While October 20, 1947, seemed like an ordinary Monday for many Washington Congressional staffers, for a few the day was anything but. On this day, the House Un-American Activities Committee (HUAC) opened special hearings that were to last three weeks. The New York Times reported that almost fifty witnesses had been subpoenaed. With at least two witnesses committing suicide, this was the beginning of the end for many careers and a few lives.
First chaired by Martin Dies of Texas, the committee ultimately operated for almost forty years between 1938 and 1975. Among those called to testify that fall day in 1947 were Jack Warner, Vice-President of Warner Brothers, Louis Mayer, President of MGM, and Sam Wood, President of the Motion Picture Alliance for the Preservation of American Ideals. The purpose of the special hearings was to expose possible communist influences in the motion picture industry.
Though television was quite popular after World War II, going to the movies was even more popular than it is today. In 1947, Congressman J. Parnell Thomas of New Jersey was Chairman of HUAC, which worried that Hollywood was producing films with unintended or intended messages supporting communism. Of those subpoenaed, there was a group of friendly witnesses and a group of unfriendly witnesses.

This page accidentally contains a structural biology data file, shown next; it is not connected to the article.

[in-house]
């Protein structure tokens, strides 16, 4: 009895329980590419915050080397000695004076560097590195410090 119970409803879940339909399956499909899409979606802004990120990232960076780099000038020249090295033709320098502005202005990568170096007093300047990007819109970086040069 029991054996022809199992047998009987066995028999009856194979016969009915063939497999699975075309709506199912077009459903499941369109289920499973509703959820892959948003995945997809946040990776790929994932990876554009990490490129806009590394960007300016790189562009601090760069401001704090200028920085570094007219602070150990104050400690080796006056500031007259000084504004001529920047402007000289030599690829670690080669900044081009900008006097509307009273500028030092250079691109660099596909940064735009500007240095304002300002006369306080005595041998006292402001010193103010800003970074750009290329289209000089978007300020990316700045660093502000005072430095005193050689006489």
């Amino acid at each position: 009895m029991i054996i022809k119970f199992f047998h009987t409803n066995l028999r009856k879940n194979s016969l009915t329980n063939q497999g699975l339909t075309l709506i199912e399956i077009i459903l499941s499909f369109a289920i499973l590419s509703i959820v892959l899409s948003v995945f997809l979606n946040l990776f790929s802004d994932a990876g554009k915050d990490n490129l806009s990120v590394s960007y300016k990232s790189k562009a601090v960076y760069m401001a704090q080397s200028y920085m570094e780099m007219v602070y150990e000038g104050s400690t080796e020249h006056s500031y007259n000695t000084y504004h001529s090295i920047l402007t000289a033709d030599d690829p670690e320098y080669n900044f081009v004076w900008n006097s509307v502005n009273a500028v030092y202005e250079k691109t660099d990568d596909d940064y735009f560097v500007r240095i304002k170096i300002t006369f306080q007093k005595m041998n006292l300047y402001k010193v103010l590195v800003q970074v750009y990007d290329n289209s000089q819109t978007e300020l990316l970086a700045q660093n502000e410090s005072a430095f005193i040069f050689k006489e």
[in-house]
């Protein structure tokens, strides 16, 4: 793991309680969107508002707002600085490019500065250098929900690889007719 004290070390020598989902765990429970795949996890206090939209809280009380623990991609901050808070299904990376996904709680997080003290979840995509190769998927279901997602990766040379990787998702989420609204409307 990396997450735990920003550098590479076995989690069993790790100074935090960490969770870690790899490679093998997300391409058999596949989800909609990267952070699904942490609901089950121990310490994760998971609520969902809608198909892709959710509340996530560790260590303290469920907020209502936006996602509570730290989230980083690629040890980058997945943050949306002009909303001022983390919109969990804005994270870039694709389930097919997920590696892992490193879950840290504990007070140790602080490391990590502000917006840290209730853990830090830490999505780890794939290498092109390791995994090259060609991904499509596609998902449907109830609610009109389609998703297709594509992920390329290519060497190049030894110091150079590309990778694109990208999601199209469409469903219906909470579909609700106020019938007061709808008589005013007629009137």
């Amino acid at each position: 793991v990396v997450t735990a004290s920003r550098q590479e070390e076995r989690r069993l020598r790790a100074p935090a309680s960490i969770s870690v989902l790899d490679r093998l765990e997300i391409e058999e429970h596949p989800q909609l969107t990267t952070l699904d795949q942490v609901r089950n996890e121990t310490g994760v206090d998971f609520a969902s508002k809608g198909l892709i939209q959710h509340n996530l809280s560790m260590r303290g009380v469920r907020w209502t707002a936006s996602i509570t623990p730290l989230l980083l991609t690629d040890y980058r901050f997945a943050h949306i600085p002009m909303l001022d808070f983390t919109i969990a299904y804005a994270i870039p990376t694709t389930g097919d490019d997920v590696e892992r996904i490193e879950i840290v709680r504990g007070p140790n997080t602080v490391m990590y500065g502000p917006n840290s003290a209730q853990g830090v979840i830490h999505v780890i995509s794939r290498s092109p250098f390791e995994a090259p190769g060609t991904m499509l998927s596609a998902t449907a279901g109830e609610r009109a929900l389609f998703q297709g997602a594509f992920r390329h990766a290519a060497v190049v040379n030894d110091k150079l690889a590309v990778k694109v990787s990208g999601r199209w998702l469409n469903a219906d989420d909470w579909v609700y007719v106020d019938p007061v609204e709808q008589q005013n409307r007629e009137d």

Friendly witnesses were expected to name names, and included Walt Disney, Ronald Reagan, and Sam Wood. Unfriendly witnesses, made up of motion-picture producers, directors, and screenwriters, included ten individuals. Once questioned by the committee, each person refused to answer questions on the grounds that the questions violated their first amendment right to freedom of speech. The group’s refusal to answer questions resulted in them being charged with Contempt of Congress on November 24, 1947. These witnesses have come to be known as the Hollywood Ten.
Writer-producer Herbert Biberman, Director Edward Dmytryk, Producer-Writer Adrian Scott, Screenwriters Alvah Bessie, Lester Cole, Ring Lardner Jr, John Howard Lawson, Albert Maltz, Samuel Ornitz and Dalton Trumbo were each sentenced to one year in prison and fined $1,000. In today’s dollars, $1,000 would be over $10,000.
After the conclusion of the HUAC hearings, fifty motion picture studio executives met at the Waldorf-Astoria Hotel in New York City. The group released a statement that they would not hire anyone who did not cooperate with HUAC. A second round of Hollywood hearings were held in 1951. In the end, over 200 suspected communists were blacklisted by the studios. Although some worked under assumed names, most of these individuals never worked in the film industry again.
To further research HUAC, please review the finding aids for the Jewish Federation Council of Greater Los Angeles, Community Relations Committee Collections. Parts one, two and three contain material related to HUAC. In addition, the Gilbert G. Benjamin, Jr. Subversive Activities Collection also includes material on HUAC.